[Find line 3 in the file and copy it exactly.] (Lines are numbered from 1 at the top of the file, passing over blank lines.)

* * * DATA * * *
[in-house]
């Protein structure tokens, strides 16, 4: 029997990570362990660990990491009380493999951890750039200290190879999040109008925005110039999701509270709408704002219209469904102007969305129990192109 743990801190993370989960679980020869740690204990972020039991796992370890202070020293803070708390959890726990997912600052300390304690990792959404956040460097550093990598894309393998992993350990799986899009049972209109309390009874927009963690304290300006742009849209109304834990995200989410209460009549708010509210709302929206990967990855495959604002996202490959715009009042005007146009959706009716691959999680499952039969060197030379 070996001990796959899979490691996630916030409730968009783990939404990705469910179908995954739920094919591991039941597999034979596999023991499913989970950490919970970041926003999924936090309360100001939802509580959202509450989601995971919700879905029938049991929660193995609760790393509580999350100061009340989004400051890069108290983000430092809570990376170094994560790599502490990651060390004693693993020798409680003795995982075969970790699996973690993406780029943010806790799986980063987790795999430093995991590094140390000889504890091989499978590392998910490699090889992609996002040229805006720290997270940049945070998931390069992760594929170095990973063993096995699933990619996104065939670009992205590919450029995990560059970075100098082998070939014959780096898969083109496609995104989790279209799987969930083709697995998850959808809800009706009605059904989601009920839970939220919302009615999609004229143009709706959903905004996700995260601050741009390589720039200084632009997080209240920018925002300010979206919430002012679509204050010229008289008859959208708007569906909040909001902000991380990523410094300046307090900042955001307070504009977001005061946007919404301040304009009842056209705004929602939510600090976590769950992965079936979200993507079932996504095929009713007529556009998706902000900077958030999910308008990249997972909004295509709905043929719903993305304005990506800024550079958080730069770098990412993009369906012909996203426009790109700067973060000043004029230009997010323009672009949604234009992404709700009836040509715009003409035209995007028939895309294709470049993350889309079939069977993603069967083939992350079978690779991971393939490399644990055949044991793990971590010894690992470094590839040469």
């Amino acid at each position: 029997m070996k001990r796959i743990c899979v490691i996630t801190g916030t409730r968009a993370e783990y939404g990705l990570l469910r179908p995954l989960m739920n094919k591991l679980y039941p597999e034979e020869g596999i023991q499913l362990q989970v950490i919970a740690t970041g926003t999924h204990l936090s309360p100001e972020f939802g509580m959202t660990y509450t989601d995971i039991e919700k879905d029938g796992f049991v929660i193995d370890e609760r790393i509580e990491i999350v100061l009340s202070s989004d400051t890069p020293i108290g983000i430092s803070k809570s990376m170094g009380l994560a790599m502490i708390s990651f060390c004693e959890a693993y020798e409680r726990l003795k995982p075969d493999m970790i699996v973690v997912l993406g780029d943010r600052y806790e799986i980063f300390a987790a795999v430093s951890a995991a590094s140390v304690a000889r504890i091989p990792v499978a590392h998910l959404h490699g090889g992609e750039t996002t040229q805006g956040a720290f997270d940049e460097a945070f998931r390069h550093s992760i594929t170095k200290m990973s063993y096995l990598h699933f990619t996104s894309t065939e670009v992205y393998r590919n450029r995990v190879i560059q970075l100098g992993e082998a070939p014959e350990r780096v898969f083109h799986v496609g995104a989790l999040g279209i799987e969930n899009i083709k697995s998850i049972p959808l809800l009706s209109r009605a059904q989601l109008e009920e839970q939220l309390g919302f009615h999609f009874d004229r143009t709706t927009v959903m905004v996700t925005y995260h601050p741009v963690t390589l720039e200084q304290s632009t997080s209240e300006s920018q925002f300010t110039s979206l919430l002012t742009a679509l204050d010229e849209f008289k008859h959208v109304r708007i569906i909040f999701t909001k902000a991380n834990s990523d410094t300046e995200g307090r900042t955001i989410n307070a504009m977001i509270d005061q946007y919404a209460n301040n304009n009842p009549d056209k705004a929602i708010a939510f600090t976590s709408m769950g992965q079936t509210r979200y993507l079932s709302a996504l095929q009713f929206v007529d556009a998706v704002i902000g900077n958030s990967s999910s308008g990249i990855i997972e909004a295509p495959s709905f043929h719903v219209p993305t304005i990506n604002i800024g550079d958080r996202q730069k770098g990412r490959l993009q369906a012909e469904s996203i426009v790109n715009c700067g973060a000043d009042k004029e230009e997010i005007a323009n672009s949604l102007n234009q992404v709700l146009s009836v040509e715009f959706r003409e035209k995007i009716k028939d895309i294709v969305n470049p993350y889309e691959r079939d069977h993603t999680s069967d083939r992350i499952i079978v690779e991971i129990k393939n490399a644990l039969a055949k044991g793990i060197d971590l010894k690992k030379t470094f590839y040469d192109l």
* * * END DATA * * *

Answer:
């Amino acid at each position: 029997m070996k001990r796959i743990c899979v490691i996630t801190g916030t409730r968009a993370e783990y939404g990705l990570l469910r179908p995954l989960m739920n094919k591991l679980y039941p597999e034979e020869g596999i023991q499913l362990q989970v950490i919970a740690t970041g926003t999924h204990l936090s309360p100001e972020f939802g509580m959202t660990y509450t989601d995971i039991e919700k879905d029938g796992f049991v929660i193995d370890e609760r790393i509580e990491i999350v100061l009340s202070s989004d400051t890069p020293i108290g983000i430092s803070k809570s990376m170094g009380l994560a790599m502490i708390s990651f060390c004693e959890a693993y020798e409680r726990l003795k995982p075969d493999m970790i699996v973690v997912l993406g780029d943010r600052y806790e799986i980063f300390a987790a795999v430093s951890a995991a590094s140390v304690a000889r504890i091989p990792v499978a590392h998910l959404h490699g090889g992609e750039t996002t040229q805006g956040a720290f997270d940049e460097a945070f998931r390069h550093s992760i594929t170095k200290m990973s063993y096995l990598h699933f990619t996104s894309t065939e670009v992205y393998r590919n450029r995990v190879i560059q970075l100098g992993e082998a070939p014959e350990r780096v898969f083109h799986v496609g995104a989790l999040g279209i799987e969930n899009i083709k697995s998850i049972p959808l809800l009706s209109r009605a059904q989601l109008e009920e839970q939220l309390g919302f009615h999609f009874d004229r143009t709706t927009v959903m905004v996700t925005y995260h601050p741009v963690t390589l720039e200084q304290s632009t997080s209240e300006s920018q925002f300010t110039s979206l919430l002012t742009a679509l204050d010229e849209f008289k008859h959208v109304r708007i569906i909040f999701t909001k902000a991380n834990s990523d410094t300046e995200g307090r900042t955001i989410n307070a504009m977001i509270d005061q946007y919404a209460n301040n304009n009842p009549d056209k705004a929602i708010a939510f600090t976590s709408m769950g992965q079936t509210r979200y993507l079932s709302a996504l095929q009713f929206v007529d556009a998706v704002i902000g900077n958030s990967s999910s308008g990249i990855i997972e909004a295509p495959s709905f043929h719903v219209p993305t304005i990506n604002i800024g550079d958080r996202q730069k770098g990412r490959l993009q369906a012909e469904s996203i426009v790109n715009c700067g973060a000043d009042k004029e230009e997010i005007a323009n672009s949604l102007n234009q992404v709700l146009s009836v040509e715009f959706r003409e035209k995007i009716k028939d895309i294709v969305n470049p993350y889309e691959r079939d069977h993603t999680s069967d083939r992350i499952i079978v690779e991971i129990k393939n490399a644990l039969a055949k044991g793990i060197d971590l010894k690992k030379t470094f590839y040469d192109l």